He stated that the charges embraced in this newspaper attack were investigated by the Banking and Currency Committee of the United States Senate and were found to be false, unprovoked and without the slightest justification or excuse, and that while he had been the special object of attack by the newspaper and banking interests referred to, his nomination to be Comptroller of the Currency was confirmed by the United States Senate on January 19, 1914, with but one dissenting vote, and that this dissenting vote was from a member of the opposite political party, who stated that his objection was entirely impersonal and was based upon economical issues.

Almost immediately following the assumption by Mr. Williams of the duties of Comptroller the Riggs National Bank became the object of his special attention. An examination of this bank was commenced by national bank examiners and continued without interruption for the period of almost one year. Every transaction of the bank in connection with loans and investments from the date of its organization in 1896 to the date of the examination was exhaustively investigated and expensive legal counsel was employed to assist the examiner in interrogating the officers of the bank under oath. Numerous special statements and sworn reports were called for by Mr. Williams, and finally he called for a sworn statement showing all loans made to officers of the bank since the date of its organization in 1896, and the interest paid on such loans, and all loans made to any member of an officer's family. This information was required to be furnished within one week.

Section 5213 U. S. R. S. provides that every national bank which fails to make and transmit within the time specified any report required by the Comptroller of the Currency under authority of Sections 5211 and 5212 of the Revised Statutes shall be subject to a fine of one hundred dollars a day, and if any bank delays or refuses to pay the penalty imposed after it has been assessed by the Comptroller, the amount of the penalty may be retained by the Treasurer of the United States, upon the order of the Comptroller, out of the interest, as it may become due to the bank on its bonds deposited with the Treasurer to secure circulation, and that all such sums so collected shall be covered into the Treasury of the United States.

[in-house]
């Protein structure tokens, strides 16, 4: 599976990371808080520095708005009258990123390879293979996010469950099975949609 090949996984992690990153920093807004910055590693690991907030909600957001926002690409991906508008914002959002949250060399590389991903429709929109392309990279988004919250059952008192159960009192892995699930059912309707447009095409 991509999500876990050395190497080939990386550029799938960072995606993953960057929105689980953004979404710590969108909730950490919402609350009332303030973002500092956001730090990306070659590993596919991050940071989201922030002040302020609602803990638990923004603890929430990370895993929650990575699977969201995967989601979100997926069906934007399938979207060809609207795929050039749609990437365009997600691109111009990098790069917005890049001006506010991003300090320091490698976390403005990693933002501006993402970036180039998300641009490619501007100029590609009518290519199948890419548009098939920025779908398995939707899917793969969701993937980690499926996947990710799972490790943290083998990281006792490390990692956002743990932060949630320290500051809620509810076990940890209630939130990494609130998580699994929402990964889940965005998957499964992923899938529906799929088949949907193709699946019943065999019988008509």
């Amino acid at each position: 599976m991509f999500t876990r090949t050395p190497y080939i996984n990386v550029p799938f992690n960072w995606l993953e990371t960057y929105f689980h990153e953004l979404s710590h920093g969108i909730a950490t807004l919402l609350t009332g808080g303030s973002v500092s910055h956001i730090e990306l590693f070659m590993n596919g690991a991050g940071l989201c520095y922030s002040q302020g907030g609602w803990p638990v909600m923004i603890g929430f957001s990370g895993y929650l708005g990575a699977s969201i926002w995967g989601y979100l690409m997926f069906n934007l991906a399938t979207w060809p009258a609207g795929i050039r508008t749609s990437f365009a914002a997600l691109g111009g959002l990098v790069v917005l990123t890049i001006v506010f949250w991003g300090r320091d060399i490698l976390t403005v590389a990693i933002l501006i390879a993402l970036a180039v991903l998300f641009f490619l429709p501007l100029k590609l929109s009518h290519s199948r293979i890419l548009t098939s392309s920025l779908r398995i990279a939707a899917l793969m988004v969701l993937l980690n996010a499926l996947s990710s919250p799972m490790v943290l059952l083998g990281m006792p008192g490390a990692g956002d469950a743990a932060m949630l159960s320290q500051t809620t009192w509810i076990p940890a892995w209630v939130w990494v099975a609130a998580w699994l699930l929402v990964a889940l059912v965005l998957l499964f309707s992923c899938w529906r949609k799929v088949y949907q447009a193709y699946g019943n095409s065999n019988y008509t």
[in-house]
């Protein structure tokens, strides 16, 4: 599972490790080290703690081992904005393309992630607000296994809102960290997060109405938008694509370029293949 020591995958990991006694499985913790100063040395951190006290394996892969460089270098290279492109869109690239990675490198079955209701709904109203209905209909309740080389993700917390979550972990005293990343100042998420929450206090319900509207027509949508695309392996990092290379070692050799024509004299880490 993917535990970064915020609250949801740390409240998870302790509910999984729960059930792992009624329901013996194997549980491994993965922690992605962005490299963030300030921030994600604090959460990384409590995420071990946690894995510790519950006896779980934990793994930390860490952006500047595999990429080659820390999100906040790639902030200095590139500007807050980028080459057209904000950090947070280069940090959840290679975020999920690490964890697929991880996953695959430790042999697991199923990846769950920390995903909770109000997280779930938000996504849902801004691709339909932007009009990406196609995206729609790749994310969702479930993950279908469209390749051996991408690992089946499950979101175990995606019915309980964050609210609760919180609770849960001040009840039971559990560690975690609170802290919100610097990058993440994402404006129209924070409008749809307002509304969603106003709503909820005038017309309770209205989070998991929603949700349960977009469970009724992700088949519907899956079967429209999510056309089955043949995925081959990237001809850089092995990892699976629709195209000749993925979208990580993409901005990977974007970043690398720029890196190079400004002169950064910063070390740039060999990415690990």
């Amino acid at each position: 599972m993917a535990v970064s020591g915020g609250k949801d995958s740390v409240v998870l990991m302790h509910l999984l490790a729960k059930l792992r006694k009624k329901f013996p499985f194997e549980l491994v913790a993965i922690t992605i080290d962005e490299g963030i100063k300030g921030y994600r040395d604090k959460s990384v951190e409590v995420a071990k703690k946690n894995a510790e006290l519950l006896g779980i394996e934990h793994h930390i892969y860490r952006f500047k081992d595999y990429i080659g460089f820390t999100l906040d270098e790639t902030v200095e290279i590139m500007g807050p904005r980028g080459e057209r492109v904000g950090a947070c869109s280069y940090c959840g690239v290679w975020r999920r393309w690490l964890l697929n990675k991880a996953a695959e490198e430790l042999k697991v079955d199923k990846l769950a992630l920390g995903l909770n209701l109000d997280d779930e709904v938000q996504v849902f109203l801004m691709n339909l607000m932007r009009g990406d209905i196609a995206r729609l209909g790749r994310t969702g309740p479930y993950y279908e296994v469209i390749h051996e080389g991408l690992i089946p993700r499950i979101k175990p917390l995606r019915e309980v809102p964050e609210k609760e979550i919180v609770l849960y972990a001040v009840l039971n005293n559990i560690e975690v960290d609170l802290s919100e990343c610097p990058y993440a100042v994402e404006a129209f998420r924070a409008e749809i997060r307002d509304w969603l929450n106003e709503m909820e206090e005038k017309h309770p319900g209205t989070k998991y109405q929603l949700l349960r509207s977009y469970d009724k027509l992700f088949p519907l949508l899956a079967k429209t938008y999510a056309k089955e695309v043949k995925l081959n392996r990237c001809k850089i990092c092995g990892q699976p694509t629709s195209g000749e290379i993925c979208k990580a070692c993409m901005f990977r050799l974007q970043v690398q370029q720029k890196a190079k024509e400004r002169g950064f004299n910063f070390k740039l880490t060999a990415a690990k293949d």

Under date of March 9, 1915, the Riggs National Bank addressed a communication to the Comptroller, acknowledging receipt of one of his letters, and stating that during the previous nine months the bank had received more than forty letters from the Comptroller, every one of which contained insulting imputations or insinuations against the integrity or veracity of some of its officers. Much of the information requested, it was stated, the Comptroller had no right under the law to call for and the bank could very properly have refused to comply with his demands. But his communications were answered in the expectation that when he was fully advised in regard to the affairs of the bank and the conduct of its officers, his sense of official obligations would prevail over his personal feelings and restrain him from abusing the power of his great office to gratify his personal resentment. His last letter, however, it was stated, had made it manifest that the forbearance of the bank's officers had only invited more persistent attack, and, therefore, they were convinced that the Comptroller was actuated in his course only by personal hostility toward some of the bank's officers.